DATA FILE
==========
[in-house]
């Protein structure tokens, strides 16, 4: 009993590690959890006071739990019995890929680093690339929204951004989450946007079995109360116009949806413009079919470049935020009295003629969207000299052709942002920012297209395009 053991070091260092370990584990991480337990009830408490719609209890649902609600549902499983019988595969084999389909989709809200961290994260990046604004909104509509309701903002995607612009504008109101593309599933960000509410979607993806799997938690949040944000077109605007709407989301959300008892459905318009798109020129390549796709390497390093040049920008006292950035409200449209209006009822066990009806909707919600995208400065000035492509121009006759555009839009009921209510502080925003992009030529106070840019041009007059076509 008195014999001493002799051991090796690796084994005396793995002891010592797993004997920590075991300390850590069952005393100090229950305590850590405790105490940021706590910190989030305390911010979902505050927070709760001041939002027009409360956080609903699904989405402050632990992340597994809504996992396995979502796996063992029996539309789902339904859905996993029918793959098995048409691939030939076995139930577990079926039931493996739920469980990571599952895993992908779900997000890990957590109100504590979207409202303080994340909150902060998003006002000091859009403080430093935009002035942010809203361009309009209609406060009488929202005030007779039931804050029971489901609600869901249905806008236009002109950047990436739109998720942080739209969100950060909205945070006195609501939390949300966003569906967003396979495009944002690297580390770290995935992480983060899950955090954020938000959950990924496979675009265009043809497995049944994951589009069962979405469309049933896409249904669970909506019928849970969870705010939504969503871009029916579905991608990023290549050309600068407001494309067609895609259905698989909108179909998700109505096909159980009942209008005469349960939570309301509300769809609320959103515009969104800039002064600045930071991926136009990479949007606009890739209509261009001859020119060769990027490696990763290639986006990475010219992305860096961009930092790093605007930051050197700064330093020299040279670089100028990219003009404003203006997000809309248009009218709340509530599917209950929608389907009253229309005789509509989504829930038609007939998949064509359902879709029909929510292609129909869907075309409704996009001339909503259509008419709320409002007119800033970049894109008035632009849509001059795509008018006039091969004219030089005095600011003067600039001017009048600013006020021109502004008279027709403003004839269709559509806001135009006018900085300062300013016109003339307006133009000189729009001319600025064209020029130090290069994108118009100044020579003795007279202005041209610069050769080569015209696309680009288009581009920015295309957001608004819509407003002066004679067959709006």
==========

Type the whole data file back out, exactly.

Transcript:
[in-house]
């Protein structure tokens, strides 16, 4: 009993590690959890006071739990019995890929680093690339929204951004989450946007079995109360116009949806413009079919470049935020009295003629969207000299052709942002920012297209395009 053991070091260092370990584990991480337990009830408490719609209890649902609600549902499983019988595969084999389909989709809200961290994260990046604004909104509509309701903002995607612009504008109101593309599933960000509410979607993806799997938690949040944000077109605007709407989301959300008892459905318009798109020129390549796709390497390093040049920008006292950035409200449209209006009822066990009806909707919600995208400065000035492509121009006759555009839009009921209510502080925003992009030529106070840019041009007059076509 008195014999001493002799051991090796690796084994005396793995002891010592797993004997920590075991300390850590069952005393100090229950305590850590405790105490940021706590910190989030305390911010979902505050927070709760001041939002027009409360956080609903699904989405402050632990992340597994809504996992396995979502796996063992029996539309789902339904859905996993029918793959098995048409691939030939076995139930577990079926039931493996739920469980990571599952895993992908779900997000890990957590109100504590979207409202303080994340909150902060998003006002000091859009403080430093935009002035942010809203361009309009209609406060009488929202005030007779039931804050029971489901609600869901249905806008236009002109950047990436739109998720942080739209969100950060909205945070006195609501939390949300966003569906967003396979495009944002690297580390770290995935992480983060899950955090954020938000959950990924496979675009265009043809497995049944994951589009069962979405469309049933896409249904669970909506019928849970969870705010939504969503871009029916579905991608990023290549050309600068407001494309067609895609259905698989909108179909998700109505096909159980009942209008005469349960939570309301509300769809609320959103515009969104800039002064600045930071991926136009990479949007606009890739209509261009001859020119060769990027490696990763290639986006990475010219992305860096961009930092790093605007930051050197700064330093020299040279670089100028990219003009404003203006997000809309248009009218709340509530599917209950929608389907009253229309005789509509989504829930038609007939998949064509359902879709029909929510292609129909869907075309409704996009001339909503259509008419709320409002007119800033970049894109008035632009849509001059795509008018006039091969004219030089005095600011003067600039001017009048600013006020021109502004008279027709403003004839269709559509806001135009006018900085300062300013016109003339307006133009000189729009001319600025064209020029130090290069994108118009100044020579003795007279202005041209610069050769080569015209696309680009288009581009920015295309957001608004819509407003002066004679067959709006």